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Bornean Clouded Leopard (Neofelis diardi)

The Bornean Clouded Leopard is a medium-sized wild cat (belongs to the group of small felines though) found on Borneo, Sumatra and the Batu Islands in the Malay Archipelago and publicised under that name by the World Wide Fund for Nature (WWF) on March 14, 2007. The species was previously found in Java, but has not been recorded there since Neolithic times.

The coat of the Bornean Clouded Leopard is marked with irregularly shaped, dark-edged ovals which are said to be shaped like clouds, hence its common name.
Because the Bornean Clouded Leopard’s habits make it difficult to study, exact figures of its population do not exist. However, recent studies and filming (Dr Robert Martin) estimate the population to be between 5,000 and 11,000 great cats left on Borneo, and 3,000 to 7,000 on Sumatra. In the countries of its native range, hunting of the Clouded Leopard is prohibited. However, these bans are very poorly enforced.

Encroachment upon and complete destruction of the Bornean Clouded Leopards’ natural habitat, primarily by logging and the creation of rubber and palm oil plantations, continues to threaten the whole fauna of Borneo.

Though scientists have known of its existence since the early 19th century, it was positively identified as being a distinct species in its own right in 2006, having long been believed to be a subspecies of the mainland Clouded Leopard(Neofelis nebulosa).(see description on this website). However, genetic research results clearly indicate that the clouded leopard of Borneo should be considered a separate species”.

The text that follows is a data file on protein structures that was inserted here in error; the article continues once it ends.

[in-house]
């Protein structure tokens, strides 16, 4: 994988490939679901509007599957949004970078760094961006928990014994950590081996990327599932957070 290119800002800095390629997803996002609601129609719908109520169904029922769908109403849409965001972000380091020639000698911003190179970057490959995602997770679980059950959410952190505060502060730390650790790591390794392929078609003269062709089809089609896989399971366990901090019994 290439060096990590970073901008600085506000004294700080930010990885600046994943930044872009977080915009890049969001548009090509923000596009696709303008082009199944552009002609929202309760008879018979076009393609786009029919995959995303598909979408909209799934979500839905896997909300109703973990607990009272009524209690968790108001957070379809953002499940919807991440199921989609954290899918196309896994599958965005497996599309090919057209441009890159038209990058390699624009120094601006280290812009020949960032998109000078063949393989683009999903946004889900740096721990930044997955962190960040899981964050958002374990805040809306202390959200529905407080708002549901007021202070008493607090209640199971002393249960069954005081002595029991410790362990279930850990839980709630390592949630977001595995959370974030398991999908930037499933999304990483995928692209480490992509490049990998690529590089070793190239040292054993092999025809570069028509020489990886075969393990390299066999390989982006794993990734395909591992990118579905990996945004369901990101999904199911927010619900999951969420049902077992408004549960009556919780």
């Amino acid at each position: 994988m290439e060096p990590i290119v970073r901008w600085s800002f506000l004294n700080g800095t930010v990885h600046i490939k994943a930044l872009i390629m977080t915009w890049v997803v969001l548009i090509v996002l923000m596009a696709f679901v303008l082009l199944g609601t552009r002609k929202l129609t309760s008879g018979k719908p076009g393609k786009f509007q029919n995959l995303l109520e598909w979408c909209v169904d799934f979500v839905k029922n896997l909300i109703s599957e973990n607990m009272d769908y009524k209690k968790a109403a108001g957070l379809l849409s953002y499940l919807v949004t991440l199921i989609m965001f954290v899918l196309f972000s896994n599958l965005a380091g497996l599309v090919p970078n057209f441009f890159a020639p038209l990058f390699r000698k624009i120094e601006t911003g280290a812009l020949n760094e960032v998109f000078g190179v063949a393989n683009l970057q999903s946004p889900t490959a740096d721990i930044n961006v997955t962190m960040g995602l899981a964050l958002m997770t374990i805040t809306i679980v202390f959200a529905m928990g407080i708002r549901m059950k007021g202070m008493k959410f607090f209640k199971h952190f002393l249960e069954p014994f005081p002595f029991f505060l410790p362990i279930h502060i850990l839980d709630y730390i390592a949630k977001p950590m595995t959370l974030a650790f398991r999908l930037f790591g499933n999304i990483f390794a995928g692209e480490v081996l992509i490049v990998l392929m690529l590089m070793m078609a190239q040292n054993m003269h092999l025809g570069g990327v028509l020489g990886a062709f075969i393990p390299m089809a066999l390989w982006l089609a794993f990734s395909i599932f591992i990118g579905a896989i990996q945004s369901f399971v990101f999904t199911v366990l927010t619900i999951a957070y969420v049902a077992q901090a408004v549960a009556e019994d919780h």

A recent study conducted in 2006, focusing on classifying tracks found in Sabah (northeastern Borneo), placed an estimate on the population: 1,500-3,200 cats in Sabah, with only 275-585 of them in large protected reserves.

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Cat of the month

Borneo Bay Cat (Pardofelis Badia)

One of the world’s least-known and most endangered wild cats, the bay cat, has been photographed by Panthera grantees Jedediah Brodie (Universiti Malaysia Sabah/ University of British Columbia) and Anthony Giordano (S.P.E.C.I.E.S/Texas Tech University). Their photograph is the first record of this very elusive cat in the Borneo highlands, at 1460 meters (approximately 4,800 feet).

The records add to our very limited knowledge of the species, which was photographed alive for the first time only in 1998 and where most previous records are from dense lowland forest under 800 meters (approximately 2,600 feet).

Borneo’s bay cat is so elusive that it took over a century before researchers got a chance to study a live one in detail. Covered in striking, rust-red fur with white under the tail and face stripes, this cat was officially named in 1874 on the basis of a skull and torn skin sent to England by the famous naturalist Alfred Russel Wallace. Naturalists didn’t have a chance to study a live one until a bay cat was captured in 1992, and the cat remains so difficult to find that researchers know very little about how this secretive cat actually lives. The fact that the cat is so difficult to find is all the more frustrating because conservationists list the felid as endangered. The deforestation of Borneo may wipe out the bay cat before scientists get a chance to find out more about it.

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